• Identified anti-viral peptides derived from amphibians that are viricidal for Influenza, Zika and Dengue viruses. Currently screening their peptide library to identify peptides that can neutralize the SARS CoV-2 virus. (Jacobs)
  • Immunomodulator agents prevent the pulmonary immunopathology of this infection. We are working with Eli Lilly to study baracitinib, which is already approved for rheumatoid arthritis, and other immunotherapy approaches that have generated positive reports from Italy for seriously ill patients. These agents may be studied separately or in combination with antiviral drugs. (Schinazi, Marconi, Rouphael)
  • Drug repurposing. A handful of marketed drugs show antiviral activity in cell culture for COVID-19 and antiviral activity in animals infected with MERS and SARS, which are coronaviruses similar to COVID-19. Since the drugs work at different points in the viral life cycle, it is reasonable to test these drugs in combinations to see which combinations might be particularly effective. Data on effective combinations could be immediately translated to treating humans infected with COVID-19 because the drugs are already on the market, widely available, and inexpensive. (Jacobs, Sukhatme)
  • Other drug discovery. Emory is developing a test to screen millions of compounds (including FDA approved drugs) and identify those that could block viral entry. We have a high-throughput facility for such screens already in place and can test candidates in a functional, cell-based antiviral assay. (Fu, Jacobs)

Prevention & Vaccines

  • Vaccine-Related Research: To evaluate MVA-based vaccines against SARS-CoV to prevent infection. (Suthar, Amara, Kasturi)
  • Developing MVA-based vaccines that are designed to induce homologous and heterologous neutralizing antibodies against SARS-CoV2. The researchers are making different versions of MVA vaccines and will test the immunogenicity and efficacy in mice and monkeys. A single MVA vaccination has been shown to provide protection against SARS-CoV1, Ebola and Zika. (Amara)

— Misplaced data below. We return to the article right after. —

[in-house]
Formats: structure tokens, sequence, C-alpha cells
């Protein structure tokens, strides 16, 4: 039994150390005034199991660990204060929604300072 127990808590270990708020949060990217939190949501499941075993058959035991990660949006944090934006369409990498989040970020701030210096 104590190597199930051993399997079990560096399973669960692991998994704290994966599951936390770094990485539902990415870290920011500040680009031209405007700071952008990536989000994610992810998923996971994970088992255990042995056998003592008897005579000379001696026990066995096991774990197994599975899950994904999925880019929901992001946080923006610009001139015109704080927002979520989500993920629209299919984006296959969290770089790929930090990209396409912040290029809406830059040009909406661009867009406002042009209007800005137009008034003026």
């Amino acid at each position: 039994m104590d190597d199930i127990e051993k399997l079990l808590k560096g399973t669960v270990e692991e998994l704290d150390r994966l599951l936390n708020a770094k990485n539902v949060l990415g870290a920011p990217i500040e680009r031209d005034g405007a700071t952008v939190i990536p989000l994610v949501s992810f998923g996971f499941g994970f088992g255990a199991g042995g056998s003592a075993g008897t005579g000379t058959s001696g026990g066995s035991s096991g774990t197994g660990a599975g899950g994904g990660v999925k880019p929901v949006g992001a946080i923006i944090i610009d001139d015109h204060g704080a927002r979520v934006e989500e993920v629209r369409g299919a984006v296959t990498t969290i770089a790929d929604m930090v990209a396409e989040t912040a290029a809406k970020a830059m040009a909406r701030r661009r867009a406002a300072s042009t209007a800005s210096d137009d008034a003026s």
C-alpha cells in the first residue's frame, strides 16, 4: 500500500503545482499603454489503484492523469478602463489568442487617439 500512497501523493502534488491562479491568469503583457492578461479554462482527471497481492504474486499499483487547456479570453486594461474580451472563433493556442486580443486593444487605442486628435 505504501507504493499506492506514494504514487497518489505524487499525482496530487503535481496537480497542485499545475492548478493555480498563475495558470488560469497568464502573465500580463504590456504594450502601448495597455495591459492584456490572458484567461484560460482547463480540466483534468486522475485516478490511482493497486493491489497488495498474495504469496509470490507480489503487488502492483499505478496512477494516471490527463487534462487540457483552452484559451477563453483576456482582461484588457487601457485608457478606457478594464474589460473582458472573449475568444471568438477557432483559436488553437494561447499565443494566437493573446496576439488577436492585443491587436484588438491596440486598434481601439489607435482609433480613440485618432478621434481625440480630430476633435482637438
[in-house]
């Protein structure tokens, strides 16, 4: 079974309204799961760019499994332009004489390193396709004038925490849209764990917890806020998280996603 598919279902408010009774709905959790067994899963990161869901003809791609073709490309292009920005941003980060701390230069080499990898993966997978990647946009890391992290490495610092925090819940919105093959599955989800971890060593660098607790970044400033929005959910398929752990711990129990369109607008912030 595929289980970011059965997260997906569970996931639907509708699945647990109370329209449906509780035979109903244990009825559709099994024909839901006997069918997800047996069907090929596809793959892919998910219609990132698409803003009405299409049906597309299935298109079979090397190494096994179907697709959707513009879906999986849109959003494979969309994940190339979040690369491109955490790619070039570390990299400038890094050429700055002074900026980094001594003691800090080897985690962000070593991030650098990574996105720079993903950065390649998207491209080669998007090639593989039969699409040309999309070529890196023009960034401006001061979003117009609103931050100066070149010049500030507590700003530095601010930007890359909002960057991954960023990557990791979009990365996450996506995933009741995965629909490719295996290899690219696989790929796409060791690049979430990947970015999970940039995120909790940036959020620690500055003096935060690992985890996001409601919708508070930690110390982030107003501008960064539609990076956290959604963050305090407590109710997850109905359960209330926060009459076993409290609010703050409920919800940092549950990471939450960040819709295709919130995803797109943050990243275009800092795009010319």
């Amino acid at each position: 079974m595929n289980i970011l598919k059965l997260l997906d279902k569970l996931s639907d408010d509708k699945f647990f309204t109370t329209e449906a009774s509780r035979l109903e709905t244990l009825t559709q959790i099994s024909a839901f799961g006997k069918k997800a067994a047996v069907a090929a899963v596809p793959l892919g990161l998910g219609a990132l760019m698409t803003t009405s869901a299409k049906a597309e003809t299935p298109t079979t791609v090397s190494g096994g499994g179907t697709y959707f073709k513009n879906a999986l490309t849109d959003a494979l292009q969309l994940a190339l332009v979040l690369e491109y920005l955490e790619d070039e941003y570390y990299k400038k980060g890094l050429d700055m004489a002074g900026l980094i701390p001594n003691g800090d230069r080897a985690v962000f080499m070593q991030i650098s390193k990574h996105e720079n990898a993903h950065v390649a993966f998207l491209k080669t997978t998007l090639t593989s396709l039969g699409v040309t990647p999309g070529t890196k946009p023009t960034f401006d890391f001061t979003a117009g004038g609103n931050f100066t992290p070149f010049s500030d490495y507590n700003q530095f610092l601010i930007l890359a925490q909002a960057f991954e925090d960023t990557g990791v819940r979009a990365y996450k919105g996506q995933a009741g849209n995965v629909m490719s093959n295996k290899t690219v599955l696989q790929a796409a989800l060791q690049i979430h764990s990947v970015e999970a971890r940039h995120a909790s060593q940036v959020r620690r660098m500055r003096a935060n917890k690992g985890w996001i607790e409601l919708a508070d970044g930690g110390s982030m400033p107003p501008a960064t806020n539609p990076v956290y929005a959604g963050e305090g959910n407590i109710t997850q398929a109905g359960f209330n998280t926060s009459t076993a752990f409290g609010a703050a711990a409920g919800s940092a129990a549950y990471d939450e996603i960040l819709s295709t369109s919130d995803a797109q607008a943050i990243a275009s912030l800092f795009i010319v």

• Developing the probiotic Lactococcus lactis-based vaccine for oral delivery. The researchers will use their patented technology. The vaccine will be very easy to produce and can be administered in the form of yogurt. (Amara)
  • Vaccine-Related Research: To comprehensively characterize and rapidly test vaccines against the SARS-COV-2 mediated COVID-19 to identify a suitable vaccine for human use; this research will include rhesus macaques (RMs) as a relevant nonhuman primate (NHP) model. (Kasturi, Suthar, Fox, Hotez, Bottazi) 

Clinical Trials

  • Convalescent Plasma Clinical Trial. Serology assays to detect antibodies against COVID-19 was developed in the Vaccine Center and transitioned to Emory Medical Laboratories. By identifying people who have mounted an immune response to COVID-19, we may not only determine who is immune to COVID-19, but also who could donate plasma ("convalescent plasma") which can be transfused to patients to prevent COVID-19 infections, or to treat ongoing infections.  (Ahmed, Wrammert, Neish, Roback, Edupuganti)
  • Clinical Trials on Remdesivir and mRNA. Remdesivir (Gilead) is the most promising of the currently available experimental drugs. Emory started our first COVID-19 patient on a clinical trial evaluating this drug. While the costs of the study are covered through the NIH, there are a number of research questions, both virologic and immunologic, that are not covered. (Mehta, Roupael and others)
  • mRNA vaccine (Moderna) is part of a vaccine trial sponsored by the National Institute for Allergy and Infectious Diseases scheduled to begin in Seattle. Emory will be the second site, enrolling patients later this month. Again, while the costs of the study are covered through the NIH, there are a number of research questions that are not covered. (Anderson, Roupael and others)
  • Use of lung cancer database to record clinical outcomes for COVID patients (Ramalingam, Ahmed)
  • Collecting blood samples on cancer patients with COVID (Ramalingam, Ahmed)
  • The Emory Vaccine Center Hope Clinic is working to collect blood and saliva samples from people who have recovered from COVID-19 through an existing investigator-initiated study called, Phlebotomy for Emerging Infectious Diseases. (Edupuganti)
  • Existing clinical trial sites in Rwanda and Zambia are readying themselves for COVID-19 vaccine clinical trials. Sites in Zambia (now participating in HVTN-705 HIV vaccine trials with Janssen products) and Rwanda (implementing Ebola vaccinations and preparing for a safety trial in pregnant women with Janssen products) are actively thinking and preparing to be ready for COVID-19 vaccine trials as they become available. (Allen, Hunter) 

Epidemiology

  • Preparing for a Rollins School of Public Health pilot grant to conduct population-level surveys using online panels, regarding social distancing, vaccine readiness, etc. Along with working with graduate students to develop summer practicum opportunities related to COVID research, specifically in the areas of health communication and vaccine planning. (Bednarczyk)